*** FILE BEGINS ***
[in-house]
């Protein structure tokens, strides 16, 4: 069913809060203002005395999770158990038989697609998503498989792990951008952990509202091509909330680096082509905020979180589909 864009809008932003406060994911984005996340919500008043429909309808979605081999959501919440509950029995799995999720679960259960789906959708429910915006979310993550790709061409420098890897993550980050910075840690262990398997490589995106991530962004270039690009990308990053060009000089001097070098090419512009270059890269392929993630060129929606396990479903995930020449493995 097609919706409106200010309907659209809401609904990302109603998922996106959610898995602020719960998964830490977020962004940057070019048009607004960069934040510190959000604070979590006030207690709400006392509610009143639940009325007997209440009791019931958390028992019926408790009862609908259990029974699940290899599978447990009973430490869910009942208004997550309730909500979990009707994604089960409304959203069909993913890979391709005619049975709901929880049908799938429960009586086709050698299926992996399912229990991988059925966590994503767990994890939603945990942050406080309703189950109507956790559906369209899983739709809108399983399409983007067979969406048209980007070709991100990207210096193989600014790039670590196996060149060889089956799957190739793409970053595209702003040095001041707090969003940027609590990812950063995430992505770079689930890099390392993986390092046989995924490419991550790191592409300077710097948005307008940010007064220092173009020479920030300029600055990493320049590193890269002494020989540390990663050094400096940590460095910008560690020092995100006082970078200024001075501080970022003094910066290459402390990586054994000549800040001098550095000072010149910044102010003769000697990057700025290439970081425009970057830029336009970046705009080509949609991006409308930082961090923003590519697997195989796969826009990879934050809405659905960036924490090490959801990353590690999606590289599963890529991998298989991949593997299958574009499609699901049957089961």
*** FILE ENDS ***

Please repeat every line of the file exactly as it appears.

[in-house]
């Protein structure tokens, strides 16, 4: 069913809060203002005395999770158990038989697609998503498989792990951008952990509202091509909330680096082509905020979180589909 864009809008932003406060994911984005996340919500008043429909309808979605081999959501919440509950029995799995999720679960259960789906959708429910915006979310993550790709061409420098890897993550980050910075840690262990398997490589995106991530962004270039690009990308990053060009000089001097070098090419512009270059890269392929993630060129929606396990479903995930020449493995 097609919706409106200010309907659209809401609904990302109603998922996106959610898995602020719960998964830490977020962004940057070019048009607004960069934040510190959000604070979590006030207690709400006392509610009143639940009325007997209440009791019931958390028992019926408790009862609908259990029974699940290899599978447990009973430490869910009942208004997550309730909500979990009707994604089960409304959203069909993913890979391709005619049975709901929880049908799938429960009586086709050698299926992996399912229990991988059925966590994503767990994890939603945990942050406080309703189950109507956790559906369209899983739709809108399983399409983007067979969406048209980007070709991100990207210096193989600014790039670590196996060149060889089956799957190739793409970053595209702003040095001041707090969003940027609590990812950063995430992505770079689930890099390392993986390092046989995924490419991550790191592409300077710097948005307008940010007064220092173009020479920030300029600055990493320049590193890269002494020989540390990663050094400096940590460095910008560690020092995100006082970078200024001075501080970022003094910066290459402390990586054994000549800040001098550095000072010149910044102010003769000697990057700025290439970081425009970057830029336009970046705009080509949609991006409308930082961090923003590519697997195989796969826009990879934050809405659905960036924490090490959801990353590690999606590289599963890529991998298989991949593997299958574009499609699901049957089961």